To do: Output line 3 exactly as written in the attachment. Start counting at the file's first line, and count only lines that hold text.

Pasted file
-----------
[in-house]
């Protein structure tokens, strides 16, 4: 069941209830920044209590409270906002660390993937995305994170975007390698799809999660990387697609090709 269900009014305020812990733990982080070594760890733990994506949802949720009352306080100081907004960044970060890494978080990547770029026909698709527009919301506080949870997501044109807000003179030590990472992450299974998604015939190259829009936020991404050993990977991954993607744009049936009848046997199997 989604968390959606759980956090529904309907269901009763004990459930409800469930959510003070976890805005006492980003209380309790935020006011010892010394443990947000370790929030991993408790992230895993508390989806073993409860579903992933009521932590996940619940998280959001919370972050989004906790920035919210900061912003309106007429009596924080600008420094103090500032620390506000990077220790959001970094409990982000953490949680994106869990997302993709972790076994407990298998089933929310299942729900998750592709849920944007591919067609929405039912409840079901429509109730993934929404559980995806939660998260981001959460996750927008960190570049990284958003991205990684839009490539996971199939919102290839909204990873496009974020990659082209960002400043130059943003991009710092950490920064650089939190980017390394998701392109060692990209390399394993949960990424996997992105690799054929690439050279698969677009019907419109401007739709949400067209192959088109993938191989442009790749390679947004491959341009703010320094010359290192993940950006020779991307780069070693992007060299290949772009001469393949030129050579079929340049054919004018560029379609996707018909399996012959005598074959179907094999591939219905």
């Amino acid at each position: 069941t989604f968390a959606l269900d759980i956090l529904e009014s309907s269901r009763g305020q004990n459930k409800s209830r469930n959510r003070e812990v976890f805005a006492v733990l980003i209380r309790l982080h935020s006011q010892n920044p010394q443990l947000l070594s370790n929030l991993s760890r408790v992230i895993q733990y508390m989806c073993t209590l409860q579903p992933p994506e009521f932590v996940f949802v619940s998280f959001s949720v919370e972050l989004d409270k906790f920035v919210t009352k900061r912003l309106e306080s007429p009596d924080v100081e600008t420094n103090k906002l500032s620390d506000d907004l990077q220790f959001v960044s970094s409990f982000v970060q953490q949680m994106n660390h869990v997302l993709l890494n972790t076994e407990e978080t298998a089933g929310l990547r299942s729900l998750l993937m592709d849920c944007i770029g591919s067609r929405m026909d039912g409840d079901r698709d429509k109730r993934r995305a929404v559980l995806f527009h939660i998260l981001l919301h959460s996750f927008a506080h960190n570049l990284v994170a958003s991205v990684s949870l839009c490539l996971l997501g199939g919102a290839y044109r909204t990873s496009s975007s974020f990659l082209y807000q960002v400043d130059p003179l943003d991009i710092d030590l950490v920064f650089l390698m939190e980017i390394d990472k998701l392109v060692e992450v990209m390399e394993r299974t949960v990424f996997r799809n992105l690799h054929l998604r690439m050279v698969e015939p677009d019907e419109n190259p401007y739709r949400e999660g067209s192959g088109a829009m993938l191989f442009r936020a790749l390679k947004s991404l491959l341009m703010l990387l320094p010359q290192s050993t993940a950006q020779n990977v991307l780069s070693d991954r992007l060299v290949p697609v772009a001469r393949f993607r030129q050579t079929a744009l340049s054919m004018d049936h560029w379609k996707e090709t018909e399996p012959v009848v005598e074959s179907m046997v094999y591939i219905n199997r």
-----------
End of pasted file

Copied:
């Amino acid at each position: 069941t989604f968390a959606l269900d759980i956090l529904e009014s309907s269901r009763g305020q004990n459930k409800s209830r469930n959510r003070e812990v976890f805005a006492v733990l980003i209380r309790l982080h935020s006011q010892n920044p010394q443990l947000l070594s370790n929030l991993s760890r408790v992230i895993q733990y508390m989806c073993t209590l409860q579903p992933p994506e009521f932590v996940f949802v619940s998280f959001s949720v919370e972050l989004d409270k906790f920035v919210t009352k900061r912003l309106e306080s007429p009596d924080v100081e600008t420094n103090k906002l500032s620390d506000d907004l990077q220790f959001v960044s970094s409990f982000v970060q953490q949680m994106n660390h869990v997302l993709l890494n972790t076994e407990e978080t298998a089933g929310l990547r299942s729900l998750l993937m592709d849920c944007i770029g591919s067609r929405m026909d039912g409840d079901r698709d429509k109730r993934r995305a929404v559980l995806f527009h939660i998260l981001l919301h959460s996750f927008a506080h960190n570049l990284v994170a958003s991205v990684s949870l839009c490539l996971l997501g199939g919102a290839y044109r909204t990873s496009s975007s974020f990659l082209y807000q960002v400043d130059p003179l943003d991009i710092d030590l950490v920064f650089l390698m939190e980017i390394d990472k998701l392109v060692e992450v990209m390399e394993r299974t949960v990424f996997r799809n992105l690799h054929l998604r690439m050279v698969e015939p677009d019907e419109n190259p401007y739709r949400e999660g067209s192959g088109a829009m993938l191989f442009r936020a790749l390679k947004s991404l491959l341009m703010l990387l320094p010359q290192s050993t993940a950006q020779n990977v991307l780069s070693d991954r992007l060299v290949p697609v772009a001469r393949f993607r030129q050579t079929a744009l340049s054919m004018d049936h560029w379609k996707e090709t018909e399996p012959v009848v005598e074959s179907m046997v094999y591939i219905n199997r």